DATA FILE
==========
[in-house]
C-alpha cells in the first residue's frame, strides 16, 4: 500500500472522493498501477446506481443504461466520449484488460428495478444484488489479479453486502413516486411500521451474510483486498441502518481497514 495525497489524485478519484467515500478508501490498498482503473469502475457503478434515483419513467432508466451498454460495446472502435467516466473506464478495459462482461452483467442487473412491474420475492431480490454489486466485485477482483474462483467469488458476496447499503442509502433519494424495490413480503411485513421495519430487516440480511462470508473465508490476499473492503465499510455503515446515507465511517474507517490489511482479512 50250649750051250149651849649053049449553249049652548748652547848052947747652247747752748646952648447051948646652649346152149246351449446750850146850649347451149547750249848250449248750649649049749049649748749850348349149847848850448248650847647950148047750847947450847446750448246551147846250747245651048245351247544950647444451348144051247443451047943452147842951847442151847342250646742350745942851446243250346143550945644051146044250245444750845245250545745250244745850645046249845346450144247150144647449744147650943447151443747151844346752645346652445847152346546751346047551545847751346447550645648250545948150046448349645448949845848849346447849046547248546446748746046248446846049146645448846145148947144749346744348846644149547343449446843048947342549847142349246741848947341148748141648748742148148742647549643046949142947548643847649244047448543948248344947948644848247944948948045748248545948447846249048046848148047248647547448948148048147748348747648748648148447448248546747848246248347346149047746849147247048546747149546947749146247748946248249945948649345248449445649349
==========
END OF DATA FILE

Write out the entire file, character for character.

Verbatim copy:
[in-house]
C-alpha cells in the first residue's frame, strides 16, 4: 500500500472522493498501477446506481443504461466520449484488460428495478444484488489479479453486502413516486411500521451474510483486498441502518481497514 495525497489524485478519484467515500478508501490498498482503473469502475457503478434515483419513467432508466451498454460495446472502435467516466473506464478495459462482461452483467442487473412491474420475492431480490454489486466485485477482483474462483467469488458476496447499503442509502433519494424495490413480503411485513421495519430487516440480511462470508473465508490476499473492503465499510455503515446515507465511517474507517490489511482479512 50250649750051250149651849649053049449553249049652548748652547848052947747652247747752748646952648447051948646652649346152149246351449446750850146850649347451149547750249848250449248750649649049749049649748749850348349149847848850448248650847647950148047750847947450847446750448246551147846250747245651048245351247544950647444451348144051247443451047943452147842951847442151847342250646742350745942851446243250346143550945644051146044250245444750845245250545745250244745850645046249845346450144247150144647449744147650943447151443747151844346752645346652445847152346546751346047551545847751346447550645648250545948150046448349645448949845848849346447849046547248546446748746046248446846049146645448846145148947144749346744348846644149547343449446843048947342549847142349246741848947341148748141648748742148148742647549643046949142947548643847649244047448543948248344947948644848247944948948045748248545948447846249048046848148047248647547448948148048147748348747648748648148447448248546747848246248347346149047746849147247048546747149546947749146247748946248249945948649345248449445649349